The Growth of the “Camo Economy” and the Commercialization of the Post-9/11 Wars

Summary of Study

Bottom line: The privatization and commercialization of foreign policy objectives through military contractors has led to increased government costs because contractors lack competitive pressures to reduce the prices they charge the government. Military contractors also distort labor markets. These hidden costs of the "Camo Economy" must be part of any debate about the consequences of U.S. intervention in the 21st century.

Military spending has grown rapidly since September 11, 2001 in line with the use of military contractors. In 2019, the Pentagon spent $370 billion on contracting -- 164% more than in 2001 -- making up more than half of the total defense-related discretionary spending. Over that period, contractor spending increased about 20 percent more than personnel spending. Expensive military contractors have led to the War on Terror costing American taxpayers over $6.4 trillion.

This commercialization of U.S. foreign policy through increased military contractors is known as the Camo Economy because it hides the true financial and human costs of America’s post-9/11 wars. Consider that in 2019, there were 53,000 U.S. contractors compared to 35,000 U.S. troops in the Middle East. Since 2001, an estimated 8,000 U.S. contractors have died, in addition to around 7,000 U.S. troops.

The Camo Economy has grown due to three main drivers:

  • Ideological drivers: Neoliberalism and the promise of cost savings through competition.
  • Political drivers: Camouflaging the level of deployment and the number of deaths.
  • Economic drivers: Excess supply creates its own demand.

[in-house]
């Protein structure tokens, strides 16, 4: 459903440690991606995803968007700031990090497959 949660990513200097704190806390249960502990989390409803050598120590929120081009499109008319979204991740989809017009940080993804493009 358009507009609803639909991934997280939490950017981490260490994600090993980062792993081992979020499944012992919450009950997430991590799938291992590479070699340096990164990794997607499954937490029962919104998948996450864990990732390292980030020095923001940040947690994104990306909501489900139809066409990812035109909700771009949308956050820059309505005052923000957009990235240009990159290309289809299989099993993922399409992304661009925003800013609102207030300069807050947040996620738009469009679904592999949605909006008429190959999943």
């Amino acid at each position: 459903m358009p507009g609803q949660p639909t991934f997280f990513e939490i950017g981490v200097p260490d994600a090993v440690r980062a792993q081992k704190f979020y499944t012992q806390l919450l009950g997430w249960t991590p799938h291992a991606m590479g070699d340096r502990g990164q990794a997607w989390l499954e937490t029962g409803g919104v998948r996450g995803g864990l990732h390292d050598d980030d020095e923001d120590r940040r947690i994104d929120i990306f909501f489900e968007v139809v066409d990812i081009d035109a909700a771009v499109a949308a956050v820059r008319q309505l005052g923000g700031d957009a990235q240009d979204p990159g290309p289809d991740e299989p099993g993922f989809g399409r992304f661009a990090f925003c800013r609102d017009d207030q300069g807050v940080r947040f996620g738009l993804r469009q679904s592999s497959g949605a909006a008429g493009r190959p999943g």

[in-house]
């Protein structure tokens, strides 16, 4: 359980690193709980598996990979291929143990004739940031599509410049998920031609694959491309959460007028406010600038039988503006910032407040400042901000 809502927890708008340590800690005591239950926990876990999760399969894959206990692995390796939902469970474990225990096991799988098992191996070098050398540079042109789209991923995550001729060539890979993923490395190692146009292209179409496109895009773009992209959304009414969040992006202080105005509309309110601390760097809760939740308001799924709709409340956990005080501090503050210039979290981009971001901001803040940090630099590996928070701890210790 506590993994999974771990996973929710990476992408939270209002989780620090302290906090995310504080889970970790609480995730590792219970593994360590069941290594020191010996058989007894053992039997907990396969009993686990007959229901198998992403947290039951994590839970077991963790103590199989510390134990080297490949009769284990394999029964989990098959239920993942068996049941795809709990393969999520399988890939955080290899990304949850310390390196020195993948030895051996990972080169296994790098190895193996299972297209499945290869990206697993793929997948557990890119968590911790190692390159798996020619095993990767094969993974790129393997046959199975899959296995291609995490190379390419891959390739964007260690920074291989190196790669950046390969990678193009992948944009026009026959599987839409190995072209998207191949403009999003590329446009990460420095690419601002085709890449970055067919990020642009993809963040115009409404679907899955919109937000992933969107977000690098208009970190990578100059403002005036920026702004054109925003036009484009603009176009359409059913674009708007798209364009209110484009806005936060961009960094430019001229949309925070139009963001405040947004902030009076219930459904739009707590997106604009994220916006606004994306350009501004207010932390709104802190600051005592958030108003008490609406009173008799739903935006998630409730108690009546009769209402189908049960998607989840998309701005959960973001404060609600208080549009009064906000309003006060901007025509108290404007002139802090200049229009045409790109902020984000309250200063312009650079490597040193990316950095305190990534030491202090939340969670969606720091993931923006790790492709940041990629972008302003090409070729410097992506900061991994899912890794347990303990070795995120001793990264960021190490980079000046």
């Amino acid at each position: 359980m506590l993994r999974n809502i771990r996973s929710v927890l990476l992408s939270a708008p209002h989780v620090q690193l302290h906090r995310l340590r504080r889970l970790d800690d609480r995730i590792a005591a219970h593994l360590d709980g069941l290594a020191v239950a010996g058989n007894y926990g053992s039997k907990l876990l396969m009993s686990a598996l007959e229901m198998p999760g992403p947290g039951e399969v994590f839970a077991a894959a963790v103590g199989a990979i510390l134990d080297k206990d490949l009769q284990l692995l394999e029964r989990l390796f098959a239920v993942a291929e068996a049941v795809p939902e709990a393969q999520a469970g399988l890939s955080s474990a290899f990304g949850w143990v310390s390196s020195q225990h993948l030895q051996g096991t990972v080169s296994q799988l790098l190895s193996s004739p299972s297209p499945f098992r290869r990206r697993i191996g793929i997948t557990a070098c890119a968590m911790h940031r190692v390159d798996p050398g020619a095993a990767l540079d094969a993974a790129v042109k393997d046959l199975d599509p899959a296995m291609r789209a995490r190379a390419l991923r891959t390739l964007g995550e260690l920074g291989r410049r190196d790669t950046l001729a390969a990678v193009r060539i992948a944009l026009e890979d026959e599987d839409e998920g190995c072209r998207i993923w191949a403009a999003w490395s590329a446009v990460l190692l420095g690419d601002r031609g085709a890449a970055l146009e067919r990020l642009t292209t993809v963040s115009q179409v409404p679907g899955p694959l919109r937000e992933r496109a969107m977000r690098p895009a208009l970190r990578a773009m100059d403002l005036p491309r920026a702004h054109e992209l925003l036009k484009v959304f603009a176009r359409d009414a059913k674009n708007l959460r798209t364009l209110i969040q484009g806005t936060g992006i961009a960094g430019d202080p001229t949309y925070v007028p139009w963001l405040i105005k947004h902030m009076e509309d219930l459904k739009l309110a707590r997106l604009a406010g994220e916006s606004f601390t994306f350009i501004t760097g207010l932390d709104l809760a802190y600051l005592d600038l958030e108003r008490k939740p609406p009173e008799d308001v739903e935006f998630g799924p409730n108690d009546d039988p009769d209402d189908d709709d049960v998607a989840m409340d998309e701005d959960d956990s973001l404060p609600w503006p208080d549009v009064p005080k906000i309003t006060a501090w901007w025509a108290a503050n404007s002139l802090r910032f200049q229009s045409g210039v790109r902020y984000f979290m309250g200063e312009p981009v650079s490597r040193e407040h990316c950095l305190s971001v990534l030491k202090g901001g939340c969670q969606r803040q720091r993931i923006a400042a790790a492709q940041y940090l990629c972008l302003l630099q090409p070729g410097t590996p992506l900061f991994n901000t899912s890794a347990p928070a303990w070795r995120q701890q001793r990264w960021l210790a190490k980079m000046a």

In contrast to popular opinion, military contractor firms do not face the same competitive pressures as the private market for the following reasons: the nature of the contracts, natural and de facto monopolies, and the profitability of contracting that burdens contracts with bureaucratic waste.

The extreme profitability of military contractors distorts labor markets because defense company giants can afford to offer dramatically higher wages than elsewhere in the economy. This misallocation of capital contributes to war profiteering.

Reforms needed to reform the Camo Economy include: reducing military spending overall, decreasing contracting as a percentage of military spending, and refashioning the contracting process to reduce waste, excessive profits, and labor demand by contractors. Labor demand from other economic sectors that have a crossover with military and contractor labor must also increase. 

Read the full report HERE

Feature Charticle

DoD Contracts, 2001–2019

Watson Institute

Findings:

  • Military spending has grown rapidly since September 11, 2001 in-line with the use of military contractors. 
  • In 2019, the Pentagon spent $370 billion on contracting -- 164% more than in 2001 -- making up more than half of the total defense-related discretionary spending.
  • The privatization and commercialization of foreign policy objectives through military contractors -- a.k.a., the "Camo Economy" -- has led to increased government costs because contractors lack competitive pressures to reduce the prices they charge the government.
  • These hidden costs of the Camo Economy must be part of any debate about the consequences of U.S. intervention in the 21st century. 

Read the full report HERE